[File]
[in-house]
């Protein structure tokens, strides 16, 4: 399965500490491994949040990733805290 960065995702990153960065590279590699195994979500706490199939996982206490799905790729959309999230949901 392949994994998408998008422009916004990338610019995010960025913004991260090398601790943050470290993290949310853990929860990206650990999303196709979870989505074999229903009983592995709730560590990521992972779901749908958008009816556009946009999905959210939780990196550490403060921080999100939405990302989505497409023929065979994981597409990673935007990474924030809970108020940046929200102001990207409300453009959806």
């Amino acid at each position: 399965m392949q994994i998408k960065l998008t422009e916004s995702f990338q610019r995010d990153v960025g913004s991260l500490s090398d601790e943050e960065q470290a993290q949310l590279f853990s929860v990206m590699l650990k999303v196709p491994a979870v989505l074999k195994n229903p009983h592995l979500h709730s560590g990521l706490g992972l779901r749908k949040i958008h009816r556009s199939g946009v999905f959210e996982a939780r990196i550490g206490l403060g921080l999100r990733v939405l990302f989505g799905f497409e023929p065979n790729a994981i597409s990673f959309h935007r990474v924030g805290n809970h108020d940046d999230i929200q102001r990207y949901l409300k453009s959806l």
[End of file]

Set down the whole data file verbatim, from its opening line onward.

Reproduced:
[in-house]
């Protein structure tokens, strides 16, 4: 399965500490491994949040990733805290 960065995702990153960065590279590699195994979500706490199939996982206490799905790729959309999230949901 392949994994998408998008422009916004990338610019995010960025913004991260090398601790943050470290993290949310853990929860990206650990999303196709979870989505074999229903009983592995709730560590990521992972779901749908958008009816556009946009999905959210939780990196550490403060921080999100939405990302989505497409023929065979994981597409990673935007990474924030809970108020940046929200102001990207409300453009959806």
């Amino acid at each position: 399965m392949q994994i998408k960065l998008t422009e916004s995702f990338q610019r995010d990153v960025g913004s991260l500490s090398d601790e943050e960065q470290a993290q949310l590279f853990s929860v990206m590699l650990k999303v196709p491994a979870v989505l074999k195994n229903p009983h592995l979500h709730s560590g990521l706490g992972l779901r749908k949040i958008h009816r556009s199939g946009v999905f959210e996982a939780r990196i550490g206490l403060g921080l999100r990733v939405l990302f989505g799905f497409e023929p065979n790729a994981i597409s990673f959309h935007r990474v924030g805290n809970h108020d940046d999230i929200q102001r990207y949901l409300k453009s959806l």